GSEM: Lessons

GSEM Home Lessons Resources

Choose Lessons sorted by Topic or sorted by Science Standard.

 

Sorted by Topic
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Buy Fresh, Buy Local Buying Local – Students will research the buying local movement.
Edible Plant Parts Edible Plant Parts – Students will investigate how plant form relates to structure through observation and dissection of an assortment of plants and vegetables. They will learn to locate and label the parts humans use for food (i.e. seeds, stem, leaf, fruit, root, flower). Students will be able to classify plant foods as fruit, vegetable, tuber, or roots.
Garden Wildlife Garden Wildlife – Students will explore insect mouthparts and food sources through a form and function lab activity. They will infer how insects affect gardens by discussing the benefits and harms of garden “friends and foes”. Students will learn how to identify such critters in a garden then apply these skills in the garden.
Green Roof Green Roofs – Students will hypothesize and test an experiment simulating the effects of green roofs.
Energy House Energy Efficiency – Insulation – Students will practice identifying areas of energy waste in the buildings on Marshall’s campus through measuring localized temperatures with a heat gun and detecting drafts with a hand-crafted flag device. Students will analyze how this costs energy and develop plans to eliminate the energy waste.
Light Bulb Energy Efficiency – Light & Energy – Students will learn the basics of Energy and Electricity, and then compare and contrast the efficiency of light bulbs through experimentation of incandescent, fluorescent, and LED light. They will understand the differences and transfer of energy. Students will connect energy use at home to energy use nationwide and worldwide.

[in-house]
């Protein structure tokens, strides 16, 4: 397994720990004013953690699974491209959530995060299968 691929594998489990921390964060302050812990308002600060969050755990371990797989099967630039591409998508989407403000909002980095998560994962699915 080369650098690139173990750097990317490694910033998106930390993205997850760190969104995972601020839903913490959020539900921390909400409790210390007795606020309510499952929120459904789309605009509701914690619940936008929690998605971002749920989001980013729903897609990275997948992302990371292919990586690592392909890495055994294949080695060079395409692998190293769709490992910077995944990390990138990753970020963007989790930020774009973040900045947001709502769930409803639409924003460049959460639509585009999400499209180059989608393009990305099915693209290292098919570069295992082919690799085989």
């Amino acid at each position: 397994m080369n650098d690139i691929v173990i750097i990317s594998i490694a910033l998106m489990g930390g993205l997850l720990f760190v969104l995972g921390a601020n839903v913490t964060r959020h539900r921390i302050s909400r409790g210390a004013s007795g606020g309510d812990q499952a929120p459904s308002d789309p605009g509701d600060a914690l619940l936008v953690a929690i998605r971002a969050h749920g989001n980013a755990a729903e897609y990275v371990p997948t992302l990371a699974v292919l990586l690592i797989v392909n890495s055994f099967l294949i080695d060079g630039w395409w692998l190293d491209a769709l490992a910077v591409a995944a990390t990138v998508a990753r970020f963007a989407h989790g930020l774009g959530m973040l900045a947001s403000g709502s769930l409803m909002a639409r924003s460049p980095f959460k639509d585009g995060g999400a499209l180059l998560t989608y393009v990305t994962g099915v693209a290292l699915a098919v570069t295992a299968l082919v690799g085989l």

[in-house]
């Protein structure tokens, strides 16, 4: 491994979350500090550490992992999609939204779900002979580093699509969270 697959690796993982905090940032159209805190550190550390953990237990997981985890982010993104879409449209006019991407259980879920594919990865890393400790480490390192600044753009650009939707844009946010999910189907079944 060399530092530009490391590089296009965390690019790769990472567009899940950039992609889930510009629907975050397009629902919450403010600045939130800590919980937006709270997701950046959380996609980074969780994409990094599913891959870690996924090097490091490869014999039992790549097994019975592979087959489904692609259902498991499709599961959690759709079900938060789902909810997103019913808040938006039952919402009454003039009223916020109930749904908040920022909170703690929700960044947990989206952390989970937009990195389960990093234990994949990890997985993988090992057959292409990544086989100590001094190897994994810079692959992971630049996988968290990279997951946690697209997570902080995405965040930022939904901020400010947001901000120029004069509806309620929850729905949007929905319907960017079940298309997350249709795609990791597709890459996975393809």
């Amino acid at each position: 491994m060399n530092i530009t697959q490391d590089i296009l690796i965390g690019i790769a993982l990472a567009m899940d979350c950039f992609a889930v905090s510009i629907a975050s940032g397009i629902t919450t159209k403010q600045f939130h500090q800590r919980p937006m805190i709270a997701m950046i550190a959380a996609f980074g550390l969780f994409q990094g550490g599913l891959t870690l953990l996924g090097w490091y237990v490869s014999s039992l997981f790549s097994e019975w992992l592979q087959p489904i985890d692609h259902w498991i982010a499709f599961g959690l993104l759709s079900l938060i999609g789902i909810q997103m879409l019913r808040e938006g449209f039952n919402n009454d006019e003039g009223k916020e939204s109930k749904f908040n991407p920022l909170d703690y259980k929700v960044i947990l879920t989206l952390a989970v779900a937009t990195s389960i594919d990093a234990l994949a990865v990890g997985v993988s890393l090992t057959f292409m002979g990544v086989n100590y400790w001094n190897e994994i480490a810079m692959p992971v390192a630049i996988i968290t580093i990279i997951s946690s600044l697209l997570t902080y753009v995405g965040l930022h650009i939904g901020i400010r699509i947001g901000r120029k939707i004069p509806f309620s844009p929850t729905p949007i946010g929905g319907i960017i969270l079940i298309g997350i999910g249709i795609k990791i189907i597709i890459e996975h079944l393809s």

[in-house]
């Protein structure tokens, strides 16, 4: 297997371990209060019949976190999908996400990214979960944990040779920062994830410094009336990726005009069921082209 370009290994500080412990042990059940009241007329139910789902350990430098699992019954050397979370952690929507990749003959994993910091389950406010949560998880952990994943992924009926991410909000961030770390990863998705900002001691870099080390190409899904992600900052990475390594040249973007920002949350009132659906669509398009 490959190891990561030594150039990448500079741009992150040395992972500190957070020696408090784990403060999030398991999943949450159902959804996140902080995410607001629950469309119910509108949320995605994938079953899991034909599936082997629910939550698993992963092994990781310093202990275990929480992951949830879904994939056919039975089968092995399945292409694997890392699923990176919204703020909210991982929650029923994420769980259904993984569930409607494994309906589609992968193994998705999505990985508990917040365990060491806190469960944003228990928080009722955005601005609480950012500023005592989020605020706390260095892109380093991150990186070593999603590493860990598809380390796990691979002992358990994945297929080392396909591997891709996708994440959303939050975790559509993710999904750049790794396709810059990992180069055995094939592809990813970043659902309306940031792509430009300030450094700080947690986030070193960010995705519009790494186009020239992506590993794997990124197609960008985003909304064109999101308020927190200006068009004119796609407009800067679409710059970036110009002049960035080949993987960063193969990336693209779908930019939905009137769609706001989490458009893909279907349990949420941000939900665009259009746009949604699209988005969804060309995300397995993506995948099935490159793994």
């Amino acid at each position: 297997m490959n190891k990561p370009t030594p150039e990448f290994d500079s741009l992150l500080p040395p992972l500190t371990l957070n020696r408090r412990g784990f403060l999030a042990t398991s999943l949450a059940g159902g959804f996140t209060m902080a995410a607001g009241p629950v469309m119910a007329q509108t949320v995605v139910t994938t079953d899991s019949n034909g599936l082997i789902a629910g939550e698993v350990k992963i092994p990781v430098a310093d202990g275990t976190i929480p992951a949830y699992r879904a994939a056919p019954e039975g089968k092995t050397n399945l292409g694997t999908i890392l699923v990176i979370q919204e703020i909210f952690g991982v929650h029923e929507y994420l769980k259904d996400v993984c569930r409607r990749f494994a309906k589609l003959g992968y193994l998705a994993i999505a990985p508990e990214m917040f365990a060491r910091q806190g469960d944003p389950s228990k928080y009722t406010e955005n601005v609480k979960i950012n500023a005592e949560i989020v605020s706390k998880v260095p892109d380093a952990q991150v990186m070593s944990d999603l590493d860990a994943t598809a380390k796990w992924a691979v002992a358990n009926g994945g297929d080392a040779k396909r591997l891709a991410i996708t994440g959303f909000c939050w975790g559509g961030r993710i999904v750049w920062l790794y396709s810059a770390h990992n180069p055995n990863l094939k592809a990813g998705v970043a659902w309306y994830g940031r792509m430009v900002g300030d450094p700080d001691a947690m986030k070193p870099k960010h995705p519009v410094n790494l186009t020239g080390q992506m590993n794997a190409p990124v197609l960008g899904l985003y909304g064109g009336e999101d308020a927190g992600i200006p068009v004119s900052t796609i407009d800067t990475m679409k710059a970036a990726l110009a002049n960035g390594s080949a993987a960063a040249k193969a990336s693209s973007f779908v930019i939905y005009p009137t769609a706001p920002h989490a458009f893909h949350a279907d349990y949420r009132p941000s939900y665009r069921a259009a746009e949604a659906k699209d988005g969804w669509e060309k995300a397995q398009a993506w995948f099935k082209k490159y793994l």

nutrition Nutrition & Nutrients – Students will realize the connection between essential plant nutrients and essential nutrients for humans through a “hamburger dissection”. They will measure soil and plant health through observation and soil nutrient testing.
Planting Seed Plants Seeds & Needs – Students will actively investigate seed dispersal through searching for seeds on campus and examining the seed forms. They will hypothesize the modes of transportation for such seeds and what seeds require for growth. Students will learn what plants need to be healthy and how to measure such needs.
pollination Pollination – Students will investigate pollination frequencies through a scientific experiment. They will draw conclusions from their data and make inferences relating their data to pollinator activities as a whole.